Katha upanishhad verse I.2.23
cjreilly at OZEMAIL.COM.AU
Wed Apr 9 21:14:59 CDT 1997
At 16:57 09-04-97 -0700, Vidyasankar wrote:
>On Thu, 10 Apr 1997, Cameron Reilly wrote:
>> The Destiny of a particular organism is created by everything that
>> has happened in the history of the universe. The actions and thoughts of
>> this particular organism have been defined by everything that came before
>> it, its biology and its conditioning... which are both out of its control.
>Is there a particular organism that has a destiny? However provisionally
>you admit of such an organism, that organism is a who, that organism
>decides, that organism considers itself to be distinct, and that organism
>does not know that there is *no* duality.
My friend, you are absolutely correct.
Which is why advaitic teachings exist in the first place, no? To lead
organisms to the source.
>Is non-duality nothing more than the fact that the entire universe is
Much, much more.
>But to really know brahman is to know brahman as having no parts.
>So long as one makes such distinctions of parts and interactions, one does
>not know non-duality.
You are absolutely correct. But any discussion about 'volition',
'scriptures', 'study', etc is based in phenomenality, no?
As I have said before, it has been my experience that understanding certain
phenomenal aspects of the manifestation (such as volition) can lead one to
*know* the non-dual brahman. Then there is no need for questions, for
words, for discussion... for ADVAITA-L. We can all go home and watch the
>Does the body define all there is to the person?
Yes I believe so. Is there a person without a body? Is there a mind without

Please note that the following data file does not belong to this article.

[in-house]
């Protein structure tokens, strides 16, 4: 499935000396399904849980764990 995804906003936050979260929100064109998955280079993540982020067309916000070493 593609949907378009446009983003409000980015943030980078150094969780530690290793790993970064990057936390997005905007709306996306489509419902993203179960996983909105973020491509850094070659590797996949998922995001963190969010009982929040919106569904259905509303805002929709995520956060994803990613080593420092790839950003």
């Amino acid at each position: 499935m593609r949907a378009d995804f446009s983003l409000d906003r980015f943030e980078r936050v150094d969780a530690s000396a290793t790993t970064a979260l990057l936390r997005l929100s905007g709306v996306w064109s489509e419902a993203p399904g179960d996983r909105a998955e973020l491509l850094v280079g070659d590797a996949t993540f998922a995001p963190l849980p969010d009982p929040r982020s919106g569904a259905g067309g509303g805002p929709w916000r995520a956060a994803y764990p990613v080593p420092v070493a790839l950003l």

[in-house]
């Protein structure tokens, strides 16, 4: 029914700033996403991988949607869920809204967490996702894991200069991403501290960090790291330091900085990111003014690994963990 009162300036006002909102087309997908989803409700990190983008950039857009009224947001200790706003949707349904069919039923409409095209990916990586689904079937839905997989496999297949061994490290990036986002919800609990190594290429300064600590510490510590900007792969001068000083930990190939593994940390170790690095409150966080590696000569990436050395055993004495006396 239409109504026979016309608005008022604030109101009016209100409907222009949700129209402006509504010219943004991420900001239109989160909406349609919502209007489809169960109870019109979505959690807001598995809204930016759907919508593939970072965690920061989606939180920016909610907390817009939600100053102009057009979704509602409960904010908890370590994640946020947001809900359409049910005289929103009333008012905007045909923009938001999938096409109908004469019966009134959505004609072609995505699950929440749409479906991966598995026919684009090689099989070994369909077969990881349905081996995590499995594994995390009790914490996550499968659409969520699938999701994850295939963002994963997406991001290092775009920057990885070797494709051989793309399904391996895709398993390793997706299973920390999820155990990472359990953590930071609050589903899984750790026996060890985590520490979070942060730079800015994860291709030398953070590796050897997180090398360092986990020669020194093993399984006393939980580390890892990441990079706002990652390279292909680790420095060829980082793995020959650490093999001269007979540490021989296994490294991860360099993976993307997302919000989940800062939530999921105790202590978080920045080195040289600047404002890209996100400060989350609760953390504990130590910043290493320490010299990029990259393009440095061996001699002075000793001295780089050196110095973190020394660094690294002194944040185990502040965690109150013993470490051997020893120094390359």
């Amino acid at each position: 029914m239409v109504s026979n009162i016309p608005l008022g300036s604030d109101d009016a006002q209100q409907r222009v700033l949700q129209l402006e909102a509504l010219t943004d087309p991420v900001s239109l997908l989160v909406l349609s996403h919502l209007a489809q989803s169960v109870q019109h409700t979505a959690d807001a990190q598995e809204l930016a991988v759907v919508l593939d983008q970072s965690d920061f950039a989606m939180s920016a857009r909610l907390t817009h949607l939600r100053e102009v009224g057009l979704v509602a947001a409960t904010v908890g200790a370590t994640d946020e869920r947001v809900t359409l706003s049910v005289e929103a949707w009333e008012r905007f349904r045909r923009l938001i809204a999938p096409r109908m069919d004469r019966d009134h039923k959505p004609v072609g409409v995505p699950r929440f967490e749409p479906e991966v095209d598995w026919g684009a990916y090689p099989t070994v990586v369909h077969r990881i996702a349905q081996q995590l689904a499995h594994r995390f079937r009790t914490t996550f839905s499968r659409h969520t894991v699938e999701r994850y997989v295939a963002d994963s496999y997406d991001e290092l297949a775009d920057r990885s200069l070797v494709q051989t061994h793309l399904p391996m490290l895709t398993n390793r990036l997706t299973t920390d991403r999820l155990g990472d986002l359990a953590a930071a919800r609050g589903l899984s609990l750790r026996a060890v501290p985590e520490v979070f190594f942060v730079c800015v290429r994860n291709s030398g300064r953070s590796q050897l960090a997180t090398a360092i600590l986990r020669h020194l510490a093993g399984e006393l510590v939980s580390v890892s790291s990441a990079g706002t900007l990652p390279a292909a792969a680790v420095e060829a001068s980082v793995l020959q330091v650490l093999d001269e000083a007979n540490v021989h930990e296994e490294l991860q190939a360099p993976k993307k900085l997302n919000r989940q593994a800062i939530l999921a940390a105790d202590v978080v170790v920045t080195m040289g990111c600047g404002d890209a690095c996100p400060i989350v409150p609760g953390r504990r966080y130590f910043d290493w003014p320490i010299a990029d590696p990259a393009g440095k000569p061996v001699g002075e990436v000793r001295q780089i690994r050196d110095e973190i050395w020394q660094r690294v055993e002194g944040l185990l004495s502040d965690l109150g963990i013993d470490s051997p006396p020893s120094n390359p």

a body? Consciousness? Awareness? But we, of course, are much much more
than just a body.
>> I continually point out to people that they have *never* had any volition -
>> and have they been lethargic? Have they felt anarchic?
>Let's see. I'm feeling hungry and have to eat today. I can go home and
>cook, or eat out. I decide to eat out. There is an Italian restaurant and
>a Thai restaurant next to each other in my town. I like both kinds of
>food, and both restaurants are equally inexpensive. I choose to eat at the
>Thai restaurant. Do you mean to say that my decision not to cook today and
>the decision to eat at the Thai restaurant were all out of my control, and
>had all been decided beforehand by the entire history of the universe?
>This is exceedingly hard to believe.
Perhaps hard to believe but absolutely true and correct. And observable in
an instant by any of us.
Example: You state "I decide to eat out." Where did that thought come
from? Did you choose to think the "eat out" thought? Or did it appear
spontaneously in your consciousness? "I choose to eat at the Thai
restaurant"... again, did you choose to think this thought? And if you
claim you did, I ask again - The thought "I choose to think this 'Thai
restauarant' thought" - where did *it * come from? Did you choose it or did
it appear spontaneously?
It has been my experience that thoughts, *all* thoughts, appear
spontaneously, are acted upon, and are retrospectively regarded as 'a
>It seems to me that your position leaves no room for the question, "who is
>the I that decides?" The real "I" is the Atman. The "I" that says, "I am
>hungry" results from a misidentification of the real I with the body.
>Given this basic misidentification, which is avidyA, decisions are made.
>Decision always implies choice among alternatives, and along with it comes
>what is called free will. It doesn't seem very useful to deny free will,
>without first removing the avidyA that results in the false "I".
I agree. Decision *are* made. But not through free will. They are made
automatically by the mind as a result of conditioning and biological
instincts. I urge everybody who hasn't already, to witness the thought
process carefully and ask yourselves the question: do I choose to think a
particular thought or does it appear spontaneously?
Thank you Vidyasankar for a very carefully thought out response. I am
enjoying this thread. However, I will be offline for about two weeks. Look
forward to continuing it when I return.
More information about the Advaita-l mailing list